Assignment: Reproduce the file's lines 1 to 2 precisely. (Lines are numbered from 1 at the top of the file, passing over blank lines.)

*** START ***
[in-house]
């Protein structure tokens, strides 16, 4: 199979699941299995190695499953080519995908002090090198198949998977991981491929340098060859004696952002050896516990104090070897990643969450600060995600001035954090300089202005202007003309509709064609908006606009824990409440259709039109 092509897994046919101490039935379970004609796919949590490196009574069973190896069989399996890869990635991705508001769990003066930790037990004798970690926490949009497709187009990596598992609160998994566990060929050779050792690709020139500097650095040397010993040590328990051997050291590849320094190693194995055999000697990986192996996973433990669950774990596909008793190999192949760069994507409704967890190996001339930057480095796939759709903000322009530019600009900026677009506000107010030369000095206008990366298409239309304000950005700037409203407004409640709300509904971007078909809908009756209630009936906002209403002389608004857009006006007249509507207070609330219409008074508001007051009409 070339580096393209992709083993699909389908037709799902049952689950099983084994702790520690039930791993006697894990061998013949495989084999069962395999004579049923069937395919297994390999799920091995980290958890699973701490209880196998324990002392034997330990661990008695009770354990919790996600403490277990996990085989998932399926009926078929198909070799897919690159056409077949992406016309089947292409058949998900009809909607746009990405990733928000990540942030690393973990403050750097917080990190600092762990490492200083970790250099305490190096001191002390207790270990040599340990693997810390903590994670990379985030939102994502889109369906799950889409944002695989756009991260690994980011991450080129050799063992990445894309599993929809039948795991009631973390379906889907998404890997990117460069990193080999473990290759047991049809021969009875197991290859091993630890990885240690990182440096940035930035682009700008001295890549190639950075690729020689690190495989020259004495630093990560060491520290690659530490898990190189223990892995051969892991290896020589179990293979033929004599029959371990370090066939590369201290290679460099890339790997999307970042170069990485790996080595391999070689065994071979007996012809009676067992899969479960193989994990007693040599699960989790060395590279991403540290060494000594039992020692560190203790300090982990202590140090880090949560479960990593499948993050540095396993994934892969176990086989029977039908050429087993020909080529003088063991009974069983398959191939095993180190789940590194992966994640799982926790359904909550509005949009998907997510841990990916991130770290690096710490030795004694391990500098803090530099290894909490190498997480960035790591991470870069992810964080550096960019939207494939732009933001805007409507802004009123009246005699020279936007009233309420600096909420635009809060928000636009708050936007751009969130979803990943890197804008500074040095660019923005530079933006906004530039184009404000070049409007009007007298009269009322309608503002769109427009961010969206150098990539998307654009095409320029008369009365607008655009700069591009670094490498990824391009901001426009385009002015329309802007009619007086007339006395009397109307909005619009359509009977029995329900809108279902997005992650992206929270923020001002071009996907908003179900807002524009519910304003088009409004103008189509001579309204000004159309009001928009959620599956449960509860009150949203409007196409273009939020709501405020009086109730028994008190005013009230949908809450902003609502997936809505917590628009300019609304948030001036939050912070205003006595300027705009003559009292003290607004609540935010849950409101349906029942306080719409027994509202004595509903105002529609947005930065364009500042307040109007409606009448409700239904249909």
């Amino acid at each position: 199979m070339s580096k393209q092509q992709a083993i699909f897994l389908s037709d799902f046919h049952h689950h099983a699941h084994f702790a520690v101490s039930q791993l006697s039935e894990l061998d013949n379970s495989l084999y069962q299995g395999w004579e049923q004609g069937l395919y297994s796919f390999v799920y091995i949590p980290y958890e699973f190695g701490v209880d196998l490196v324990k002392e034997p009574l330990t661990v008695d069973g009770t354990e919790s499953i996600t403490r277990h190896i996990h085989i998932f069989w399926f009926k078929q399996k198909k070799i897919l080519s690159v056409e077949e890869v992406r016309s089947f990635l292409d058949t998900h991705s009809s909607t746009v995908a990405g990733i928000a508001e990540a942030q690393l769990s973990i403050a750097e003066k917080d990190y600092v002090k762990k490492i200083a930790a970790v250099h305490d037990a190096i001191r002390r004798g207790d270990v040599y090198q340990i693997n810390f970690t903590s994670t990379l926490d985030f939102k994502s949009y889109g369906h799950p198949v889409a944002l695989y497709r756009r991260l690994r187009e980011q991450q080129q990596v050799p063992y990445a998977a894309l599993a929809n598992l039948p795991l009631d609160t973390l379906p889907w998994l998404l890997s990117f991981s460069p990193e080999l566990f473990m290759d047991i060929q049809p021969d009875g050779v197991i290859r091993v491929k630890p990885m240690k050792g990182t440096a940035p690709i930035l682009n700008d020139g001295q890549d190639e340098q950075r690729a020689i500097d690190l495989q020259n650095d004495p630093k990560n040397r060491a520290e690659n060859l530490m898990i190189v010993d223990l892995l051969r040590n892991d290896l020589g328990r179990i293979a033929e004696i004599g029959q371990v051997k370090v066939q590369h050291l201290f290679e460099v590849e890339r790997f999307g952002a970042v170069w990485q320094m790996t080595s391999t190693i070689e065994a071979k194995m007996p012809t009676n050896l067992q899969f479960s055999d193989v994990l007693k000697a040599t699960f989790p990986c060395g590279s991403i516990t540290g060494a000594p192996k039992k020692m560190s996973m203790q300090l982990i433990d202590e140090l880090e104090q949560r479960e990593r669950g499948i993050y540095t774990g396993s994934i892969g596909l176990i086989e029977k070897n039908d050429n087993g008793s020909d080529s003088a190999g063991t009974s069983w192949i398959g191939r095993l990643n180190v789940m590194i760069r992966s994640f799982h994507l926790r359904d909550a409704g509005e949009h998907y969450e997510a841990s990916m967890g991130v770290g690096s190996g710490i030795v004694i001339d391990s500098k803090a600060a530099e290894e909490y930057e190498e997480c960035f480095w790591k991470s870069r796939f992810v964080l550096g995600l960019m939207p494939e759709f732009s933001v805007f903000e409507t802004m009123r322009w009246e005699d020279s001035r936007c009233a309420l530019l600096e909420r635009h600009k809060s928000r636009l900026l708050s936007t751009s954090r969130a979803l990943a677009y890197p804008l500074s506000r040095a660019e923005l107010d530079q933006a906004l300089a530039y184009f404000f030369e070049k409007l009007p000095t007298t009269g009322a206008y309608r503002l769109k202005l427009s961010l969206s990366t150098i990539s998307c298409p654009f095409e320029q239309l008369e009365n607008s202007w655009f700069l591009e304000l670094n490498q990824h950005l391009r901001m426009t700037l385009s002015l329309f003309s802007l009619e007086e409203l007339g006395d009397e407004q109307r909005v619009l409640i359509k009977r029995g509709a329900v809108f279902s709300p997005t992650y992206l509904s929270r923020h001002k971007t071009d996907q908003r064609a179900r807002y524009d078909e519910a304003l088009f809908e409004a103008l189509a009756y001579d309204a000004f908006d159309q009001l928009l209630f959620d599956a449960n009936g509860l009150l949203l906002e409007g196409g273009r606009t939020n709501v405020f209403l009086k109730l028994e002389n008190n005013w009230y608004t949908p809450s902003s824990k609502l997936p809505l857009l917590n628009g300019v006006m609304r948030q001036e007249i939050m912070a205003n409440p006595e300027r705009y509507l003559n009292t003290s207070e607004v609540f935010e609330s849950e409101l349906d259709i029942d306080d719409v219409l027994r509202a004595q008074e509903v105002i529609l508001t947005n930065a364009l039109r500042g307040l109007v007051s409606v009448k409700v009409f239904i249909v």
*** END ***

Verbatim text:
[in-house]
């Protein structure tokens, strides 16, 4: 199979699941299995190695499953080519995908002090090198198949998977991981491929340098060859004696952002050896516990104090070897990643969450600060995600001035954090300089202005202007003309509709064609908006606009824990409440259709039109 092509897994046919101490039935379970004609796919949590490196009574069973190896069989399996890869990635991705508001769990003066930790037990004798970690926490949009497709187009990596598992609160998994566990060929050779050792690709020139500097650095040397010993040590328990051997050291590849320094190693194995055999000697990986192996996973433990669950774990596909008793190999192949760069994507409704967890190996001339930057480095796939759709903000322009530019600009900026677009506000107010030369000095206008990366298409239309304000950005700037409203407004409640709300509904971007078909809908009756209630009936906002209403002389608004857009006006007249509507207070609330219409008074508001007051009409 070339580096393209992709083993699909389908037709799902049952689950099983084994702790520690039930791993006697894990061998013949495989084999069962395999004579049923069937395919297994390999799920091995980290958890699973701490209880196998324990002392034997330990661990008695009770354990919790996600403490277990996990085989998932399926009926078929198909070799897919690159056409077949992406016309089947292409058949998900009809909607746009990405990733928000990540942030690393973990403050750097917080990190600092762990490492200083970790250099305490190096001191002390207790270990040599340990693997810390903590994670990379985030939102994502889109369906799950889409944002695989756009991260690994980011991450080129050799063992990445894309599993929809039948795991009631973390379906889907998404890997990117460069990193080999473990290759047991049809021969009875197991290859091993630890990885240690990182440096940035930035682009700008001295890549190639950075690729020689690190495989020259004495630093990560060491520290690659530490898990190189223990892995051969892991290896020589179990293979033929004599029959371990370090066939590369201290290679460099890339790997999307970042170069990485790996080595391999070689065994071979007996012809009676067992899969479960193989994990007693040599699960989790060395590279991403540290060494000594039992020692560190203790300090982990202590140090880090949560479960990593499948993050540095396993994934892969176990086989029977039908050429087993020909080529003088063991009974069983398959191939095993180190789940590194992966994640799982926790359904909550509005949009998907997510841990990916991130770290690096710490030795004694391990500098803090530099290894909490190498997480960035790591991470870069992810964080550096960019939207494939732009933001805007409507802004009123009246005699020279936007009233309420600096909420635009809060928000636009708050936007751009969130979803990943890197804008500074040095660019923005530079933006906004530039184009404000070049409007009007007298009269009322309608503002769109427009961010969206150098990539998307654009095409320029008369009365607008655009700069591009670094490498990824391009901001426009385009002015329309802007009619007086007339006395009397109307909005619009359509009977029995329900809108279902997005992650992206929270923020001002071009996907908003179900807002524009519910304003088009409004103008189509001579309204000004159309009001928009959620599956449960509860009150949203409007196409273009939020709501405020009086109730028994008190005013009230949908809450902003609502997936809505917590628009300019609304948030001036939050912070205003006595300027705009003559009292003290607004609540935010849950409101349906029942306080719409027994509202004595509903105002529609947005930065364009500042307040109007409606009448409700239904249909």